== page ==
In the United States, health care has been tied to employment since World War II, when employers compensated for wage controls by offering health care coverage to help them recruit and retain workers. However, an arrangement that may have made sense in the 1940s may not still make sense today. Three examples of the problems that employer-based health insurance can cause – all here in Maine and in just the last few months – bring home that point.

• The contract talks at Bath Iron Works in June: BIW’s June 13 “last, best and final offer” to workers included an increase in deductibles, prescription drug co-pay and out-of-pocket maximums in 2022, and a 5 percent annual increase in employee contributions in 2021-2023. Local S6 District Lodge 4’s June 11 negotiations update told members: “Depending on your medical plan and specific medical conditions that you or your family may have, the changes in health care could eat up the proposed wage increase.” Deciding the pros and cons of these details is far beyond me, but what isn’t is that neither BIW nor the union should have had to be mired down in them, a strike looming, when there were other, more pressing workplace issues to negotiate.

• The threatened strike at Calais Regional Hospital: Having worked without a contract since the last one expired in 2018, staff gave notice Nov. 10 that they would strike Nov. 18 and 19. The hospital’s September 2019 filing for bankruptcy protection had delayed negotiations, but employees and the Maine State Nurses Association sent to the hospital board of directors a petition of no confidence, including their concern with their employer-based health care: “In the most recent bargaining session, CRH management threatened to double (and in some cases triple) employees’ health care deductibles and out-of-pocket expenses, causing a net pay decrease for many hospital employees. Employees report that their insurance bills are sometimes not being paid in a timely manner, resulting in multiple billings from providers over months; and even some bills progressing to collection.”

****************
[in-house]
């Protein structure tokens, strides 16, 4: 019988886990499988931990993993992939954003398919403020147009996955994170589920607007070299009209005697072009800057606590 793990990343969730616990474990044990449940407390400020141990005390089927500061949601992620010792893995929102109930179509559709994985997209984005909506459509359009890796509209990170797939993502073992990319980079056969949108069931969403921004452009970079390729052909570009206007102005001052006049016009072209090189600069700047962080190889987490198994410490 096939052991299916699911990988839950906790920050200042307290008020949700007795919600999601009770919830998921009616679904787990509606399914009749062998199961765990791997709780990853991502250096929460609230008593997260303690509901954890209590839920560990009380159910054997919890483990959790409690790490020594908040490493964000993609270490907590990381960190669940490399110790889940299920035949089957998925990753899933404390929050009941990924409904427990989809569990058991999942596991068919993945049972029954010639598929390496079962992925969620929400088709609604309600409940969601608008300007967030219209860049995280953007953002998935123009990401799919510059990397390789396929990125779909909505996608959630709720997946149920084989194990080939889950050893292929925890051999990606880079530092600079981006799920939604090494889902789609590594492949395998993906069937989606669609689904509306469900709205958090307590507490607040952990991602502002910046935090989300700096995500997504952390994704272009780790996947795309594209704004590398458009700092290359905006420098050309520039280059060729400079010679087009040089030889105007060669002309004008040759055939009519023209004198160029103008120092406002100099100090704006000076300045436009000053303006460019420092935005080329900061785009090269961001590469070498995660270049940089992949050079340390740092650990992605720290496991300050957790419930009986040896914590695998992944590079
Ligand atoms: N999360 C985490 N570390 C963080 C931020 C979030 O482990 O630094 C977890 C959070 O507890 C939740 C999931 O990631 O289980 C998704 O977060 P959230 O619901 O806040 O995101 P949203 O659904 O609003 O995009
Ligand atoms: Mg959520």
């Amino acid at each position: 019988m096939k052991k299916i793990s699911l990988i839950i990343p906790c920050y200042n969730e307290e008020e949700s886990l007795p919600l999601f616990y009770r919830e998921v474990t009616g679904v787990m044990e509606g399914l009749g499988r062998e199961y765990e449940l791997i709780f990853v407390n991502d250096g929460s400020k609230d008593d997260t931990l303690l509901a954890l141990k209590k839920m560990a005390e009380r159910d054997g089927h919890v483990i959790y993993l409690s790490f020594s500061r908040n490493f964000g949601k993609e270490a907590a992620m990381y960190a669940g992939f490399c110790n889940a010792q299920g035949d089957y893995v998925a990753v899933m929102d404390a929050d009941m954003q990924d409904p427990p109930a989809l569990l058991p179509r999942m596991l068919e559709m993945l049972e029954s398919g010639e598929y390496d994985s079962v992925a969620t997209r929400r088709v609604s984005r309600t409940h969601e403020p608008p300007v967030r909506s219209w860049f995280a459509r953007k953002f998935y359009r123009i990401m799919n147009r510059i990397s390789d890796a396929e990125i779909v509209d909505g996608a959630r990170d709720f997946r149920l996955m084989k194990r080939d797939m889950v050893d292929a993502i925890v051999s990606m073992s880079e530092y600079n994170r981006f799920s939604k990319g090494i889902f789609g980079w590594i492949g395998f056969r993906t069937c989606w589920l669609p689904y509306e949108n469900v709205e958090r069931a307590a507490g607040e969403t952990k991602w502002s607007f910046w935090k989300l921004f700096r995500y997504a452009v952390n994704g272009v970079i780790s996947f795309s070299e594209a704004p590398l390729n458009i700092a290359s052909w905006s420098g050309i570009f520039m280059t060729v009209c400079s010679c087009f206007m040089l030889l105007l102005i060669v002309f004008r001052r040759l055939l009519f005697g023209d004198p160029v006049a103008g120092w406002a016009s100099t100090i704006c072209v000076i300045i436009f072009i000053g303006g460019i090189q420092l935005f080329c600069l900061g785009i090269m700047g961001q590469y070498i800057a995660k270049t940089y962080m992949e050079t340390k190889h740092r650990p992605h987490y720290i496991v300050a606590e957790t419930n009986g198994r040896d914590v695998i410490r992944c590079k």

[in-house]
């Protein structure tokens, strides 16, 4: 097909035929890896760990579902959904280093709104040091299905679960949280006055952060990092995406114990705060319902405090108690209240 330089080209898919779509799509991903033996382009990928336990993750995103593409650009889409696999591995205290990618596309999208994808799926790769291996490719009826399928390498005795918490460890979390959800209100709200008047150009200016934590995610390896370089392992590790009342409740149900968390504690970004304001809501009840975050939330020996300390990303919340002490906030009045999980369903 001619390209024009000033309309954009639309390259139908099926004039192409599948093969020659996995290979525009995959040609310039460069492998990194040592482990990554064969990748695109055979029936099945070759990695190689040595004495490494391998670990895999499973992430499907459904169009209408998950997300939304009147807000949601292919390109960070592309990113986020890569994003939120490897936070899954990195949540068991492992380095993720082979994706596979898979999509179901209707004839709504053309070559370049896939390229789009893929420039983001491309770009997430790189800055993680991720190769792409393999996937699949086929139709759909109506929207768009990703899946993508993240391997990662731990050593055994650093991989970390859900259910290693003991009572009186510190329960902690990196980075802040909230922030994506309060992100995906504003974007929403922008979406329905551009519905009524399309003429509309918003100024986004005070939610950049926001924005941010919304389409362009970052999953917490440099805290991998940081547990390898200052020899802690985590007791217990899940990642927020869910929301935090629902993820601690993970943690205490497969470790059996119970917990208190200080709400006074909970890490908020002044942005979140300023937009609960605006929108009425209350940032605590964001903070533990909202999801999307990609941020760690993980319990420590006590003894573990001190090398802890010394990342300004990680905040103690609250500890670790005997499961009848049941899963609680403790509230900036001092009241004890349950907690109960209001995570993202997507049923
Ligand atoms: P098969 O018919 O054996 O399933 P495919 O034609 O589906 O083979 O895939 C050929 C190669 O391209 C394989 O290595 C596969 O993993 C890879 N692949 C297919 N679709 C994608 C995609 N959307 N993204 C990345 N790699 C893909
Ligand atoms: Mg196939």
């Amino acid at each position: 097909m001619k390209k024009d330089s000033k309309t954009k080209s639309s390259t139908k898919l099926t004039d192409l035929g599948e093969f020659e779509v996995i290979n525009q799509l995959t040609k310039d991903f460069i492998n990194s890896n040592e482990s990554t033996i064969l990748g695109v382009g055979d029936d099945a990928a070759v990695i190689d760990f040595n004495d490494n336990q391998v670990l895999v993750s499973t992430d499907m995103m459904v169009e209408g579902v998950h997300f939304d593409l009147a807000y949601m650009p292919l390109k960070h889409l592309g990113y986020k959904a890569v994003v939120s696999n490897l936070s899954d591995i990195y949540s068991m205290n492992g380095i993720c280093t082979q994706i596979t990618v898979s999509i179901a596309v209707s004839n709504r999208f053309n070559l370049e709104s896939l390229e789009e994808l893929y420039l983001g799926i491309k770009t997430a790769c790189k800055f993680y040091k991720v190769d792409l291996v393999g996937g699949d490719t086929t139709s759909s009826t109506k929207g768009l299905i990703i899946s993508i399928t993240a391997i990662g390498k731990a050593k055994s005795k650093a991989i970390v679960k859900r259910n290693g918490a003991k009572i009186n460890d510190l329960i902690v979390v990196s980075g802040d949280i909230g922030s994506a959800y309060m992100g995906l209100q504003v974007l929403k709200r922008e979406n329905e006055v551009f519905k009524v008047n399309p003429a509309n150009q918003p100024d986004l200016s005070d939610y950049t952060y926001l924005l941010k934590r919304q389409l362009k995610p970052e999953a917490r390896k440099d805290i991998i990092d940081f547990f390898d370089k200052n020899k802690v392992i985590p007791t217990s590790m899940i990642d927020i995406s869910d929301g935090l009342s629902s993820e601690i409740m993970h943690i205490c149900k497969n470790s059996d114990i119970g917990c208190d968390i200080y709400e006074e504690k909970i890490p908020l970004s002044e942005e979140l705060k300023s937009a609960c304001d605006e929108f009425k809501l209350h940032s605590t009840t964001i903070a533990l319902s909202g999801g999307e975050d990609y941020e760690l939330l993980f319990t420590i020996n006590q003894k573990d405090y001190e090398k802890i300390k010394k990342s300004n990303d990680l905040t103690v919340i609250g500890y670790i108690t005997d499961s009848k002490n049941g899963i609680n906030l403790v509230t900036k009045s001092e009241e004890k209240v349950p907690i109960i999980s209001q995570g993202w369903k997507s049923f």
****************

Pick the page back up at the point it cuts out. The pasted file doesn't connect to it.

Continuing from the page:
To avoid a strike, the union requested, among other things, that the board “immediately ensure that none of the hard-working employees (who have kept this hospital running through these very difficult times) incur a pay decrease because of exorbitant increases in their benefit costs.” On Nov. 11 the strike was averted when agreement was reached on health insurance and paid time off, though the proposed contract, set to last two years, still needs to be ratified by the bargaining unit. Rural hospitals have enough problems these days without having to deal with the minutiae of their own employees’ health care coverage.

• Changes to University of Maine System retirees’ health coverage: UMaine System retirees have voiced opposition to the decision to move them from a group plan to a health care exchange where they would be required to pay for medical expenses up front and then be reimbursed. “The Maine Education Association and unions representing faculty and staff have filed grievances and said the changes were done against signed contracts between the system and retired employees,” the Press Herald reported Wednesday. “Jim McClymer, president of the Associated Faculties of the Universities of Maine, said Monday the system has denied the grievances filed by the three unions representing employees and they will now head to arbitration.”

Replacing antiquated, employer-based health insurance arrangements with a publicly funded, privately provided universal health care system would be liberating to these three Maine employers, and indeed to all businesses, hospitals, academic centers, municipalities, etc., allowing them to focus all their attention on more relevant concerns.

Few people drive Nash 600s (made 1941-49) anymore.


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